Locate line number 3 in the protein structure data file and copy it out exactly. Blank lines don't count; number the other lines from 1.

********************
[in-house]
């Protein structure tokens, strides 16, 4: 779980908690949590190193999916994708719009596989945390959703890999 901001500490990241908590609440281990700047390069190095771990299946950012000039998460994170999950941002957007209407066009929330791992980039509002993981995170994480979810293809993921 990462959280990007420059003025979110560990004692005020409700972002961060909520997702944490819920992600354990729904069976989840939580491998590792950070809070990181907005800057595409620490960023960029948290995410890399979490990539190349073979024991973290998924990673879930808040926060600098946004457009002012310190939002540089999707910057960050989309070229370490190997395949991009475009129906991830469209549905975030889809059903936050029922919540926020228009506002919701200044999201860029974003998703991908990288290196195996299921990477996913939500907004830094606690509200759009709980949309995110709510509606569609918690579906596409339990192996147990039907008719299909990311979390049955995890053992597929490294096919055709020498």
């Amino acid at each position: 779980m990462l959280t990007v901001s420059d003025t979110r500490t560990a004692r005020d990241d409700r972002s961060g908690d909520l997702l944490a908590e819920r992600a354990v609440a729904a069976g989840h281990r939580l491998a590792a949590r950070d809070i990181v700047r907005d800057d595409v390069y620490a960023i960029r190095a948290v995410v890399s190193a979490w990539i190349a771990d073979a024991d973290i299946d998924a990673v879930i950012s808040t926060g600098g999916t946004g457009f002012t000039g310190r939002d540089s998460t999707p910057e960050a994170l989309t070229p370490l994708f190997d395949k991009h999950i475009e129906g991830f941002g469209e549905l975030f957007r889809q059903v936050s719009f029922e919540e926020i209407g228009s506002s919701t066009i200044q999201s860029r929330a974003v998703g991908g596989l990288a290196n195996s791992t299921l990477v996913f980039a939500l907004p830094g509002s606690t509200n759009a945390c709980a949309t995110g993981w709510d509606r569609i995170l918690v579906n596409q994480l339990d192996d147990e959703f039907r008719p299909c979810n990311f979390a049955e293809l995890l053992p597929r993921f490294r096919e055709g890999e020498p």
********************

């Amino acid at each position: 779980m990462l959280t990007v901001s420059d003025t979110r500490t560990a004692r005020d990241d409700r972002s961060g908690d909520l997702l944490a908590e819920r992600a354990v609440a729904a069976g989840h281990r939580l491998a590792a949590r950070d809070i990181v700047r907005d800057d595409v390069y620490a960023i960029r190095a948290v995410v890399s190193a979490w990539i190349a771990d073979a024991d973290i299946d998924a990673v879930i950012s808040t926060g600098g999916t946004g457009f002012t000039g310190r939002d540089s998460t999707p910057e960050a994170l989309t070229p370490l994708f190997d395949k991009h999950i475009e129906g991830f941002g469209e549905l975030f957007r889809q059903v936050s719009f029922e919540e926020i209407g228009s506002s919701t066009i200044q999201s860029r929330a974003v998703g991908g596989l990288a290196n195996s791992t299921l990477v996913f980039a939500l907004p830094g509002s606690t509200n759009a945390c709980a949309t995110g993981w709510d509606r569609i995170l918690v579906n596409q994480l339990d192996d147990e959703f039907r008719p299909c979810n990311f979390a049955e293809l995890l053992p597929r993921f490294r096919e055709g890999e020498p």